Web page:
2. anonymous says:

    Wasn’t Chris Johnson the Receiver of Treasurer Isle in the 80s? 40 odd years later he is back!

    • anonymous says:

      Yes I remember that. He then sold it to a group from Nashville but they too failed and the next owners as well.
      He has done a lot of work on local jobs and recovered monies for creditors of Prospect Properties ( Jim Bodden) and Hurlstone Construction.

  3. Anonymous says:

    Was his contract different from everyone else that bought property there? Would this judgment be relevant to all other purchases of these units? Just asking.

    • Anon says:

      Based on the below, presumably yes. Clearly a sweetheart deal but one that suited both parties at the time. Obviously the average investor will feel the hit more than Beck given this is peanuts to him (relative to his net worth) but on paper he is of course the largest creditor given he probably spent 10 times more than the average investor.

      “Beck, however, is by far the largest creditor, having exercised his right in accordance with the investment agreement he had with HHG (and then MV Cayman) that the developers buy back several condo units he held. But when the hotel business venture began to fail, MV Cayman did not meet the terms of the deal.”

  4. ppm Distress Signal says:

    Murphy’s strike out yet again Big wheels and big deals ppm scare dem crew .

  5. Anonymous says:

    So just wait. From reading these comments am I right in thinking these units were sold off as investments to unsophisticated investors promising a guaranteed return? Where the hell is CIMA?

    • Corruption is endemic says:

      Same place they always are…

      The MD at CIMA has been in charge for over 20 years. That doesn’t happen at a real regulator. There is a reason they like having her in place.

      • Anonymous says:

        She is useless!
        Wayne Panton (Yes, the current Premier [2021]) is another phantom employee who went into CIMA, as Executive Board Chairman, on short notice by the PPM “to clean-up the mess at CIMA”. He exited CIMA, without a public announcement, to run for the Public Office.
        What does the Premier have to say about all this?

      • Anonymous says:


    • Anonymous says:

      CIMA doesn’t regulate real estate deals unless it’s a real estate fund.

      • Anonymous says:

        It should have been regulated as a Partnership i.e. a Limited Liability Partnership [Corporate Administration 101] & Regulator Approved, as such. Many high-profile people/elite families are well aware that Hugh Hart never embarked on a sole ownership of MV Resort (Cayman). It is well documanted that just about every hotel/resort/condo venture is incorporated as a Partnership- especially if it’s a large scale development. Do a review of the hotel/resort/condo establishments on island and see how many of them are owned by a sole individual. Hugh Hart may have the “bigger slice of the pie” but he is NOT the only owner or, should I say, Person(s) of Interest 😉 – and we are not talking shares relative to units owned only, but land and core business operations vested.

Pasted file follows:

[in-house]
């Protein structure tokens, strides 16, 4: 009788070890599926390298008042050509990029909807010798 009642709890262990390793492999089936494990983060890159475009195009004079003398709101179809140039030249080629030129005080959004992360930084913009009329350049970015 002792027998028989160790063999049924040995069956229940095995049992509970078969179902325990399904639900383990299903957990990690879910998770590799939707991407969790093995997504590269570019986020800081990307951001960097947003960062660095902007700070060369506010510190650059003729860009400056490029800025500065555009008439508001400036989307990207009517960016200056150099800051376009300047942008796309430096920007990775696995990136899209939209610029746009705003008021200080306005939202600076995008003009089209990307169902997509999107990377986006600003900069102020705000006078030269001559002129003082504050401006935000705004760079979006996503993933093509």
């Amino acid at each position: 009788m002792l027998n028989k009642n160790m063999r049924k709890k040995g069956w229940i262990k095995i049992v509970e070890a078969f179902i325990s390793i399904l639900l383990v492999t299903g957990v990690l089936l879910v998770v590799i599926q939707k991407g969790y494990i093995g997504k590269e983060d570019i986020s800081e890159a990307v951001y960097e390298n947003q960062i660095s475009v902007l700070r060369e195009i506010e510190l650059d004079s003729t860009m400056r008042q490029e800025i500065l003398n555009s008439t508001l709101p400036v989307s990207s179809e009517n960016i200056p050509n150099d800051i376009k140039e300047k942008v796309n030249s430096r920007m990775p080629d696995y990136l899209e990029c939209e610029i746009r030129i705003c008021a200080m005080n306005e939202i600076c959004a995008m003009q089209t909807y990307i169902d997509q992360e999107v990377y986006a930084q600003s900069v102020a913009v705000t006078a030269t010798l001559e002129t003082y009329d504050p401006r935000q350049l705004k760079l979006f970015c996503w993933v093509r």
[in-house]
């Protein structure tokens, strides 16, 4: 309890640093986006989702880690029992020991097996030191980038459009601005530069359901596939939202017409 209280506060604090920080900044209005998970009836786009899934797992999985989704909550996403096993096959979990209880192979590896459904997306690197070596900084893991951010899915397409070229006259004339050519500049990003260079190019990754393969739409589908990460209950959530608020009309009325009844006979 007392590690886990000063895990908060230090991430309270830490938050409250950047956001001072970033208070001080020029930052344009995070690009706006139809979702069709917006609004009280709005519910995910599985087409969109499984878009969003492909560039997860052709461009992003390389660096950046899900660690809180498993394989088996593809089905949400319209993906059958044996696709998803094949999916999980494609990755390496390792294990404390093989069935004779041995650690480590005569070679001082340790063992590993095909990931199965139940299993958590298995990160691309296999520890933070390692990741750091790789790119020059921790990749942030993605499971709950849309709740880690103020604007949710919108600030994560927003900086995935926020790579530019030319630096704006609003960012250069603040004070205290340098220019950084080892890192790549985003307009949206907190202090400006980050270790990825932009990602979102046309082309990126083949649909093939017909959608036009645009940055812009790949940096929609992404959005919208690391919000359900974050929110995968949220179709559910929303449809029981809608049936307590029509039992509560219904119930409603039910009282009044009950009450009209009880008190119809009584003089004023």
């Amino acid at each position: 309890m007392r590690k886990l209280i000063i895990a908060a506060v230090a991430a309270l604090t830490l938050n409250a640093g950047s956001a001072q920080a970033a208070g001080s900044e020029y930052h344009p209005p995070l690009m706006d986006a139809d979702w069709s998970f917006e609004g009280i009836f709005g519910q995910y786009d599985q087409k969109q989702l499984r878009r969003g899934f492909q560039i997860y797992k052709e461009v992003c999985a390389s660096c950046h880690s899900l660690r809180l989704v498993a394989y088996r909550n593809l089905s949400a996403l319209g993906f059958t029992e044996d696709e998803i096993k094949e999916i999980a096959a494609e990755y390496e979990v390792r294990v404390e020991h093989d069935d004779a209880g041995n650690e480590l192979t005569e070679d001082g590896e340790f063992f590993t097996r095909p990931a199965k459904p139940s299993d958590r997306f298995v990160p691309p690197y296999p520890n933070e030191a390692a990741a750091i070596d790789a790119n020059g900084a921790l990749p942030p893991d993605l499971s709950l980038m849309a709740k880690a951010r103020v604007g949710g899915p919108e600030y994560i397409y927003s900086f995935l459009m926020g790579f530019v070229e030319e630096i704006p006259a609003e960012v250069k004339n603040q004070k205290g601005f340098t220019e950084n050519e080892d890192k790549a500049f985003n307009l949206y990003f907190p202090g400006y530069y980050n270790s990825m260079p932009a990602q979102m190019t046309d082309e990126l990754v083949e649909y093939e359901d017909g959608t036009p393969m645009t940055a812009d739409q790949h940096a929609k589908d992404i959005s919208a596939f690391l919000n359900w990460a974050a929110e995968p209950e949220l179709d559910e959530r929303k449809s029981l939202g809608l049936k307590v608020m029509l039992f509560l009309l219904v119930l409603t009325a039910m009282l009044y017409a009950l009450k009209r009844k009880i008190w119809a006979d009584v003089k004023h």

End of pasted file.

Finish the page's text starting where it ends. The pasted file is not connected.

6. Anonymous says:

    Duty Concessions given to multi millionaires by the PPM Admin

    Ask former Minister of Finance Roy McTaggart, who is supposed to be a good accountant, how his former Ministry of Finance actually tracked the concessions given by his PPM Govt.

    Can we see the reports on tracking the concessions to the various big developers?

  7. Anonymous says:

    During the filing of the wind up, can CU govt submit a petition of claw back their waiver of fees??!?! Stipulations of good business ethics, good governance and fair treatment of staff should be added as clauses in the government agreements to claw back their duty waivers should companies not comply. Time to cash in and ONLY build on the other side of the darn WB road opposite the beach or whatever is left of it.

  8. Anonymous says:

    So there was a better time to buy real estate in Cayman?

  9. Anonymous says:

    Oh, i dont think this is as clear as made out. For a start, the ‘operating company’ doesn’t own the place and what it may own is not the entire property at all.

    You have to question the wisdom of anyone who bought a unit at this margaritaville resort based on the promised returns by the usual CIREBA suspects…they’re currently out there offering amazing returns on multiple other developments on Island

    isn’t it amazing – the same old names in real estate and financing, all getting away with it again, all being let to continue

    as for Jerry Beck, i bet he’s not buying into the Hyatt!! 😉

    • C'Mon Now! says:

      There has never been a better time to buy Cayman real estate!

      • Anonymous says:

        Dangers to that thought.

        1. Global tax rates
        2. Annual Hurricanes
        3. Violent Crime
        4. Economy dead
        5. Political corruption
        6. All time high prices

    • Anonymous says:

      I think most rational people thought it might earn 5% and give them a few weeks of use for a smaller upfront investment.

      Mr. Howard possibly using funds from MV on other projects is likely a bigger problem than the usual Realtor hyperbole.

      I took a look at the project in the beginning but decided to put the $ in the market instead.

    • Anonymous says:

      Wheel out the usual suspects.

  10. Anonymous says:

    I’m quite surprised the owners haven’t gone after the CIREBA cartel agents that sold them these duds and promised pie-in-the sky return. They should be held accountable. Not just for this in my opinion but it’s a start.

  11. Anonymous says:

    any comment from the realtors who were invloved in marketing and selling these units?

    • Anonymous says:

      My Realtor said it was a can’t lose investment. Looks like I lost. They got their commission though.

      • Anonymous says:

        Realtors sell real estate.
        You make financial decisions about your investments, not your hairdresser, grocer or taxi driver.